Howlingwind stayed where he was, prepared to see another incredible display of Cricketpaw's genius. He felt that letting Cricketpaw put his genius mind to work might just be a very good method of training the apprentice. Good. The prey would not be found above ground now. He could see that Cricketpaw had already deduced that. But his ears had caught the low hiss, and his hackles rose in quiet alarm. An adder!? They should be hibernating! They can't be out in this cold! Howlingwind slowly rose off his haunches. Even in the rare event that one odd adder were awake, it should be too lethargic to move. But he would not let his own apprentice be bitten. He would rather he himself take the hit. A young genius like Cricketpaw was destined for something great. Not to die having been bitten by a venomous adder. And Howlingwind couldn't bear the thought of losing his apprentice. As a mentor, and as deputy, he would not let that happen. Thinking quickly, he meowed in a low voice. "Cricketpaw! Don't move! Get away from there slowly." He felt uncomfortable telling Cricketpaw what to do when he knew full well that Cricketpaw probably also knew how do act around something like an adder, but for some reason, Cricketpaw was acting as if the adder wasn't there. Sure, the creature may be lethargic, but if it was the one unique enough to come out during leaf-bare, it was dangerous to assume anything else at this point. Many young cats liked to snicker and say that he was too much of a worrywart, but the other possible results weight with too much to lose. Walking quickly over to Cricketpaw's side, but slowing down and keeping an eye on the sleepy adder as he neared, he nodded, agreeing. "Alright. That's enough for today. You did well. Let's go back." Howlingwind turned and nudged Cricketpaw in the direction of the camp, towards where they had buried their last catches. "When we return, you may have something to eat, and rest as much as you need for today." He told Cricketpaw as they walked.
Cricketpaw didn't say anything as the pair made their way back to camp. Silence was not unusual for him, but there was something uncomfortable about this- a total disconnect between him and Howlingwind, where he, for once, felt obligated to say something. It was uncommon for apprentices to call off their own training sessions, but how could he continue hunting? There was too much to think about, and nobody to discuss it with. It was so frustrating, sometimes- and occasionally, the bitter feeling of loneliness would well up in the heart that he so often ignored. He was so alone sometimes- it felt like he would burst. He glanced sideways at Howlingwind. He was a senior warrior, wasn't he? And his mentor. Maybe the time had come to try to see something in others. He had never given much credit to the rest of his Clan for their intelligence, but they had survived this long, hadn't they? There had to be something to them, and maybe if he could see in them what he saw in that snake- his tail flicked with frustration. Why couldn't he relate to his Clanmates? It seemed so easy for everyone else, but Finchpaw was the only one he felt knew him as anything other than an oddity, something to be respected but never loved. But Finchpaw was young and naive, and he seldom could figure out what his gifted brother was talking about. No, the decision was made. All these things inside his head were useless if he couldn't express them. He stopped suddenly, put his prey down, and studied his mentor with bright green eyes. "That snake wouldn't have hurt me," he said determinedly.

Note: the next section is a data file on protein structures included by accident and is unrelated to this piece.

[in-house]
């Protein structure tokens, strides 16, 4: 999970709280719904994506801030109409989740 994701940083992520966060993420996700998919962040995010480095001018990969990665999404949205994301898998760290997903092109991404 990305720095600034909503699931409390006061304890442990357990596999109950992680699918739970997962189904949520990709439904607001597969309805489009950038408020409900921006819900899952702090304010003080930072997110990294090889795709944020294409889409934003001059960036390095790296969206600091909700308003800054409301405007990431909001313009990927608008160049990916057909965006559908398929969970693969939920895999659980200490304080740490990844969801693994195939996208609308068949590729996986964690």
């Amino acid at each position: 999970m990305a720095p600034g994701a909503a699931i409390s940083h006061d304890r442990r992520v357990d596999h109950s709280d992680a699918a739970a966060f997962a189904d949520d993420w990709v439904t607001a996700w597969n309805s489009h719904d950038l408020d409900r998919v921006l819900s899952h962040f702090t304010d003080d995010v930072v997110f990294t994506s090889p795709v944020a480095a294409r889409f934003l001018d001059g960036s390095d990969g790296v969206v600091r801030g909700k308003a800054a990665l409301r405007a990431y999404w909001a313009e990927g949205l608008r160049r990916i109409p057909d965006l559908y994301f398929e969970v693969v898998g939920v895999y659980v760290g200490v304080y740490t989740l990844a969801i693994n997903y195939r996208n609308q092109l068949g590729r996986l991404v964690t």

o o c || Hm. Kinda low muse, despite it being an important moment for Cricketpaw. w o r d s || 280 t a g s || Howlingwind
Howlingwind padded beside his apprentice on their way back to the camp in silence. It wasn't a peaceful silent, thought. There was invisible static in the air, and Howlingwind could feel the awkwardness in the silence between the two, mentor and apprentice. Howlingwind could only agree that, with the rare appearance of an adder, anyone would feel better about just calling it a day. He only wondered what Cricketpaw was thinking about all this.
After a long moment of silence, Cricketpaw stopped suddenly, and dropped his prey, then looked up at Howlingwind with his bright green eyes. Howlingwind sighed, then smiled reassuringly. "I'm sure that it wouldn't have, not only because of the season, but also probably because you say so, but you still should be careful, in the rare case that the snake was tricking you, or for some other reason, and decided to bite you, just as odd as it was that the snake was out in the first place. You can't really be too careful, since once an adder bites, then, it's too late to take precautions." he explained.
Cricketpaw nodded slowly. His mentor seemed to have faith in him, at least- that was a good thing. Everyone had faith in his ability, didn't they? Just not in him. They thought that his arrogance would be his downfall- but if he was always right, was it arrogance? He sighed and looked back at Howlingwind. "There was something about it that I can't explain," he went on. "Other creatures- they can't be that different from us, can they? We have these Clans we live in, we have no idea whether other cats live this way- there's this world out there and nobody here seems to care about it, and what if there's something better?" The young cat was growing more agitated, paws kneading the ground as words came spilling from his mouth. Things that he had considered since kithood came from him unbidden, unexpected but relentless; once the spout was opened, there was no closing it. "What even is the point of all of this? We fight and we kill each other, we fight more to get revenge on other Clans for doing the same things that we do, and we're all the same. There's no reason for it. I don't want to fight other cats. We would all know so much more if we collaborated instead of fighting over these stupid borders all the time. Gatherings are nothing but giant arguments, flurries of accusation; it doesn't make sense. We can learn from each other, but we'd rather fight. We could explore more of this world, but we're so attached to our little patches of earth that we stay in one place. We're no better than mice, hiding in their holes," he spat, the words edged with pent-up bitterness. He shook his head and sighed. "The snake wouldn't have bitten me. I know it as well as I know that Finchpaw won't attack me. I just know.
o o c || Still not great for muse, but we runnin' this anyway. w o r d s || 314 t a g s || Howlingwind
Howlingwind listened as Cricketpaw delved into way deeper topics than any normal cat would consider. He knew that once Cricketpaw started off with the philosophical questions, there was no stopping the apprentice, so he waited for Cricketpaw to finish before replying. "We're all the same, yet all so different, and still the same. We are greedy, so we steal. We are desperate, so we break the rules. We are proud, so we seek revenge. The cycle of hatred continues on, and even though we have elders, it seems that we never learn from our mistakes. Sometimes even I wonder if it is just in everyone's nature to be selfish, greedy, and hateful. Lately, I've come to the conclusion that we're all at fault for some wrongdoing, full of flaws, and far from perfect. We could all work together and support each other like we do our Clan, yet we are selfish, ambitious, and full of evil in our hearts. We're just as afraid to explore our world as the mice we eat." He sighed, agreeing with his genius apprentice.
Looking calmly at Cricketpaw, he smiled. "To your questions, I honestly can't give a good answer. But you possess the knowledge to change the way things are. Maybe you could be the one to change all that." He meowed, knowing that his words held strong meaning. He knew that Cricketpaw was a powerful one, with power in knowledge, and wisdom. To give such a young apprentice such a possible ambition like changing the ways of the Clans, however, he would leave up to Starclan to decide.
Howlingwind picked up his catch again, and began to walk forward again. The camp was nearing now, and occasionally, the soft slight breeze would bring a familiar scent from within the camp.
ooc: In other words, dude you're too smart x.x my brain can't handle all the philosophy xD words: 297 tags: Cricketpaw
Last Edit: Jun 27, 2012 14:31:51 GMT -6 by Shizuka